by John Phelps
As I sat in an empty Prathom 3 classroom at the end of the day, I wondered at the soft sadness that unfolded over me like an old blanket. Sounds of children playing “paper, rock, scissors” slapped the concrete walls. Like any other day, I had sweated completely through my clothes and was gulping water by the liter. At the end of any school day, I can hardly think about more than a cold bucket shower and a nap. But today, the last day of class, was different. I kept thinking about the squishy hugs, origami hearts, and thumb wrestling matches of the last few hours. I realized I was going to miss all of this, even though I was only leaving for a few months.
When I started other teachers had told me this would happen, but I didn’t quite believe it. I had always been annoyed by school teacher friends in the US who said things like, “Oh, I just love my little guys.” I imagined they must have grown up dressing one too many stuffed animals and having tea parties. When I came to Thidamaepra School at the start of the second semester, I worried that I wouldn’t measure up to the classes’ previous teacher. My first day of class, when I split the class into teams, a few named their team after him. The kids had his name written all over their notebooks and pencil cases. I was sure a few had tattoos somewhere with his name in an arrow-pierced heart. I imagined myself as a bumbling substitute teacher saying things like, “Now, settle down class” like a pull-cord doll.
The first few weeks of the term, I spent hours designing lesson plans with tactics perfectly-calculated to increase speaking ability, generate endless fun and create a perfect teacher-student relationship. Then, in class, a militia of 55 would outgun me and trample my expert plans. One of my classes was so loud that I could not hear a student speaking to me from less than four feet away. I felt like they thought I had come half-way through their year to ruin the party. I could pull various tricks to get them to be quiet, but after holding their attention for about two minutes, the roar would return. They were right to call the class “Intensive English Program,” I discovered.
Some time in the first few weeks, I decided to adopt a new policy. I would up my level of generally ridiculous behavior in my class by 100 percent. I would become an inescapable spectacle in class. Also, I had noticed that some of the craziest kids were some of the brightest. Maybe they were acting out because they weren’t being challenged. I began to think of ways to channel their energy. At the same time, I would lay down a tough few rules and enforce them as fiercely as the valiant defenders of ‘No Liquids Over 8 Ounces on an Airplane.’ I began to make games that involved a risk of a bouncy ball to the head for those not paying attention. There were some showdowns with a few of the most stubborn troublemakers, and some days I wanted to simply walk out of class and not come back. However, I began to fall into my style in the classroom as a pantomime-comedian-meets-drill-sergeant. It was around this time when I started hearing “Again, teacher,” after a game in class. Looking back, I realized I did not have to be someone else to be a good teacher. All I had to do was just be natural, and put on a strict face if something got in the way of that. I moved through the day with a quiet happiness, because I knew there would be more rewarding moments than unpleasant ones. The knot in my stomach before my toughest class of the day was gone, and I laughed myself almost to tears a few times with them.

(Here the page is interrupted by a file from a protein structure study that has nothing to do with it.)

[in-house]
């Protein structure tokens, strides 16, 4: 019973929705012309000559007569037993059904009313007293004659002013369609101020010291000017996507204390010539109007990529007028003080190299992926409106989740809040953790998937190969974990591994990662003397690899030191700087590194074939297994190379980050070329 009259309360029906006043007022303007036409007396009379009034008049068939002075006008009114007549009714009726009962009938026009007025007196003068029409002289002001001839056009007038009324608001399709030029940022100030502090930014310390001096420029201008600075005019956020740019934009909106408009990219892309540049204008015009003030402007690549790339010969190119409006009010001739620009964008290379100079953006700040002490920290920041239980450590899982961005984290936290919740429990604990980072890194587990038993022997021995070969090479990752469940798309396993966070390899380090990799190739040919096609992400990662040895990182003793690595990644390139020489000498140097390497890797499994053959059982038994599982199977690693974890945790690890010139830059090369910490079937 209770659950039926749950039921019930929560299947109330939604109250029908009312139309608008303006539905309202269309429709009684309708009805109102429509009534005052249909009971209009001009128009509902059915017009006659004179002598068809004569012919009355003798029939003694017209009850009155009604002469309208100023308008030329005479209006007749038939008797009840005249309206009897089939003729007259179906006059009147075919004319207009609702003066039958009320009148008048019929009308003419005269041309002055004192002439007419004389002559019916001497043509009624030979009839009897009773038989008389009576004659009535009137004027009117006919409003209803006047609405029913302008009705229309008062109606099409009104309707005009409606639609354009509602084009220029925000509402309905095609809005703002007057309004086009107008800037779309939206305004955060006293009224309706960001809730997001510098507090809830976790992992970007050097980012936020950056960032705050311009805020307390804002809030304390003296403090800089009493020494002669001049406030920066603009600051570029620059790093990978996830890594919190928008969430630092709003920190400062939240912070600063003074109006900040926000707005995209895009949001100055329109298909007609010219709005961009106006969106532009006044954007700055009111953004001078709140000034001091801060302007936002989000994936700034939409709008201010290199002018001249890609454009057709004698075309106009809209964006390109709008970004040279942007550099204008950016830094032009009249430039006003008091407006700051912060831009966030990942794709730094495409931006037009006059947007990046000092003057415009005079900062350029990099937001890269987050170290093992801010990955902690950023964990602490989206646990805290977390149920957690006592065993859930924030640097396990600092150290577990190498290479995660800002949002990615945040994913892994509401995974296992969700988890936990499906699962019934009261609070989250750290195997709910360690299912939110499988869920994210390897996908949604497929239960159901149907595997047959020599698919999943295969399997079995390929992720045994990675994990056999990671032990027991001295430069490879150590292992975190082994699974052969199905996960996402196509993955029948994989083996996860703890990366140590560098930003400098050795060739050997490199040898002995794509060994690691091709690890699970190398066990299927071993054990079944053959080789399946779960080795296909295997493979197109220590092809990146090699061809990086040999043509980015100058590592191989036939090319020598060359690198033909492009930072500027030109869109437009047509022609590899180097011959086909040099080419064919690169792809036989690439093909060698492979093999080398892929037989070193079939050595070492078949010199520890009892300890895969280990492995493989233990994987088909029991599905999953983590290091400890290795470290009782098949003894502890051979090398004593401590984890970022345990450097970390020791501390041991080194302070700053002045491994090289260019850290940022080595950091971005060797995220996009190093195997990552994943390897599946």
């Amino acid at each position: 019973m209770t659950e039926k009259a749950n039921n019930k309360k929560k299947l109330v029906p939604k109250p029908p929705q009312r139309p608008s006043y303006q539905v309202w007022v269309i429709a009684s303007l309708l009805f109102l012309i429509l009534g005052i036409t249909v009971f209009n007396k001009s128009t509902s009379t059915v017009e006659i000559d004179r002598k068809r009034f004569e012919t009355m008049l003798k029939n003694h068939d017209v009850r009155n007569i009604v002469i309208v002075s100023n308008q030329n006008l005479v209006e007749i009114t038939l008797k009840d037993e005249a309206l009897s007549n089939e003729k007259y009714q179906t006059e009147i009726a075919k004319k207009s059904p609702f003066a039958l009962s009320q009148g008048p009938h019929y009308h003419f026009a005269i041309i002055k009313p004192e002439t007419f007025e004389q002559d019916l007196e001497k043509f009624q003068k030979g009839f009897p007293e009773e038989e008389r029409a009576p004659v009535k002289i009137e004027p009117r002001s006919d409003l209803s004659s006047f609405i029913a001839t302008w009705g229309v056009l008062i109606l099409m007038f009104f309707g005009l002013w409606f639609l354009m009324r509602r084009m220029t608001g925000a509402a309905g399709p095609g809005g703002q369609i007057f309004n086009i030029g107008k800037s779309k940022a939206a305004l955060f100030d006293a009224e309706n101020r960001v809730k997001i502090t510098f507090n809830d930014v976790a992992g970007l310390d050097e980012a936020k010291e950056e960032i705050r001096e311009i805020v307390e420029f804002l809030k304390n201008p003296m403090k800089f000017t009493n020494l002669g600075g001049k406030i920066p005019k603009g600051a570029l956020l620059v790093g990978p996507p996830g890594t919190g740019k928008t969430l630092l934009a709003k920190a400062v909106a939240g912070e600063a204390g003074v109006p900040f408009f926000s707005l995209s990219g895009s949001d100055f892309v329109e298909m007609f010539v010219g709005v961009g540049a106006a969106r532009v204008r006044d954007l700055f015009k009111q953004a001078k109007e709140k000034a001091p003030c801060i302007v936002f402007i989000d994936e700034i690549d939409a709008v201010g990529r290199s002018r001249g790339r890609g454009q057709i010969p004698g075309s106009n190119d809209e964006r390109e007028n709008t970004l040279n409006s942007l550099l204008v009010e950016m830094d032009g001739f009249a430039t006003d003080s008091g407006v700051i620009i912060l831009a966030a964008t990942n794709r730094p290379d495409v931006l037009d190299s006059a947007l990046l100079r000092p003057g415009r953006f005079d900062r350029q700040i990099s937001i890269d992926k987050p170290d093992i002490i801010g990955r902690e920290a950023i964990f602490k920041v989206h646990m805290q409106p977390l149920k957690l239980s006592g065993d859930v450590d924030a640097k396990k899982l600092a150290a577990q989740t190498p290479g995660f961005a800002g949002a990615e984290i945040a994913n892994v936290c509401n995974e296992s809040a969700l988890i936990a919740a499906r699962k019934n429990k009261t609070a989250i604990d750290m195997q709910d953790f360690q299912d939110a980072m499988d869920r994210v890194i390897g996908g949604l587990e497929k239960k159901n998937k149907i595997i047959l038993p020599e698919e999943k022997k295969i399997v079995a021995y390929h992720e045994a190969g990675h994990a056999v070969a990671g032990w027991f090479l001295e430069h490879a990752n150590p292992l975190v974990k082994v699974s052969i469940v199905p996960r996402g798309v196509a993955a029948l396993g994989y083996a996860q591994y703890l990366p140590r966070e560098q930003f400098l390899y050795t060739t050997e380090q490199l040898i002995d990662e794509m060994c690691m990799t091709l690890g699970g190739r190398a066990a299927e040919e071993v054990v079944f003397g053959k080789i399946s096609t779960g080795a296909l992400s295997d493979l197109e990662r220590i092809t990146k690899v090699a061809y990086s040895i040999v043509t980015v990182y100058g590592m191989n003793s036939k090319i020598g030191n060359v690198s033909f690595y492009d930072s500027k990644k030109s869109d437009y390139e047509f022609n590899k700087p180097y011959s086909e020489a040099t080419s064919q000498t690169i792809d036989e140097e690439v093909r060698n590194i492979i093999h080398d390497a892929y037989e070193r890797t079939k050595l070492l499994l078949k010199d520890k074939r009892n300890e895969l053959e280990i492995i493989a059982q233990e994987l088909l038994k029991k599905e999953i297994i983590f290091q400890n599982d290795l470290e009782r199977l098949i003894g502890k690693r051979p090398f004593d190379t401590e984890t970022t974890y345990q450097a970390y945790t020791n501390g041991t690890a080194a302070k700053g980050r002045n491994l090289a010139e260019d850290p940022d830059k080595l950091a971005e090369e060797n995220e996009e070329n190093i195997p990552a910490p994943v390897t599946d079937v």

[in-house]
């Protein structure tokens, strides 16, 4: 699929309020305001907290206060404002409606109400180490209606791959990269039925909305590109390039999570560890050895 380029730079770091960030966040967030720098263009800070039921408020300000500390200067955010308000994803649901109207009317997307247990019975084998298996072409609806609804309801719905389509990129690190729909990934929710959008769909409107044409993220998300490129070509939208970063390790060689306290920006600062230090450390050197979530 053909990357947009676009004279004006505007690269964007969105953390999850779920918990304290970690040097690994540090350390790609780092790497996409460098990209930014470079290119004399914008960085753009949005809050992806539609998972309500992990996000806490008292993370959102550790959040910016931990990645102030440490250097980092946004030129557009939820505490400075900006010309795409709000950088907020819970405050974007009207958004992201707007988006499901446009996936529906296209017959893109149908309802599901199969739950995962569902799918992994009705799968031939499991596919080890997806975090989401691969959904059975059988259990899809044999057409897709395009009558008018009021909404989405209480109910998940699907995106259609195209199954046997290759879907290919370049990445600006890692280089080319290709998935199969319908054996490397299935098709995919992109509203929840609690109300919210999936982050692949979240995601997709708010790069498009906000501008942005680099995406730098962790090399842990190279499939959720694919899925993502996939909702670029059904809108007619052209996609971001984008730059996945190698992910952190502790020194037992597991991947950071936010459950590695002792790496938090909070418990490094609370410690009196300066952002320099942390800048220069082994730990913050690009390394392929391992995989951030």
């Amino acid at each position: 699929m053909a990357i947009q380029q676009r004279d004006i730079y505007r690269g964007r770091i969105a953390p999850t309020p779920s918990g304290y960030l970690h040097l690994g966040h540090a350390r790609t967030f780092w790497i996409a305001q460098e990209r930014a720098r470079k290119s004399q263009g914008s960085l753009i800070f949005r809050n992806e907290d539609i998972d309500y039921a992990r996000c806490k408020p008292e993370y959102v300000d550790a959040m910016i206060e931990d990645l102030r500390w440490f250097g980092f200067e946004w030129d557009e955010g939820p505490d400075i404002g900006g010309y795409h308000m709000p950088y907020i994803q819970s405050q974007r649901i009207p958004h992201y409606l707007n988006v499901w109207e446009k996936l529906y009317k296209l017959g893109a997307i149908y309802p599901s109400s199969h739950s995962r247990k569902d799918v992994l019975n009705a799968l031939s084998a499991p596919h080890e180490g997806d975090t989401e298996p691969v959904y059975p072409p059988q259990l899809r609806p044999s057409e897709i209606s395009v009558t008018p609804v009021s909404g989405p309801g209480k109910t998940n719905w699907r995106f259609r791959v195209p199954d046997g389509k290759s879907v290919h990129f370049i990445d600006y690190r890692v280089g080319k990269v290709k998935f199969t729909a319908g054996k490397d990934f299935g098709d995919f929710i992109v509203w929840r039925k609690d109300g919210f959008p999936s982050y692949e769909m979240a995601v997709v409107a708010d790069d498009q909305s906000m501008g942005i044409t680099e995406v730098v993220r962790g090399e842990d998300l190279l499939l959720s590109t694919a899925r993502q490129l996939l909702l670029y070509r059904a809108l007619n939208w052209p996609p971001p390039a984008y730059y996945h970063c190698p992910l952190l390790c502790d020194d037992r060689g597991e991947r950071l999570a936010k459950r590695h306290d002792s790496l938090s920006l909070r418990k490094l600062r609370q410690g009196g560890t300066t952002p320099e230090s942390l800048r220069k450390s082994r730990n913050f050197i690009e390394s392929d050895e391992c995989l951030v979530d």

Then, stick-figures and cartoons featuring sometimes-accurate caricatures of me appeared in their notebooks. Sometimes I would leave the class with my chalky hands filled with candy, gifts from kids who I didn’t even think cared I was there. As I rode my bike through town I got the occasional ‘wai’ from a student on a back of a motorbike. The last day of class, a girl who I had to almost pull out her chair to get her participation in games came up to me. I expected her to ask to see her grades or point out the chalk stains on my face. Instead, she timidly held out a bright pink “Hello, Kitty” memory book and asked me to sign. She would be leaving Thidamaepra to go on to high school, and she told me she would come to visit me next year. All the small struggles to get her to come out of her shell had been worth it. Scared to speak a word of English when I had first met her, there she was talking to me confidently. My heart was slowly melting in a microwave. So, after my last class of the term, I sat waiting for the joy of a two month vacation to set in. But, I began missing the ‘little guys,’ I mean — uh, the students — already.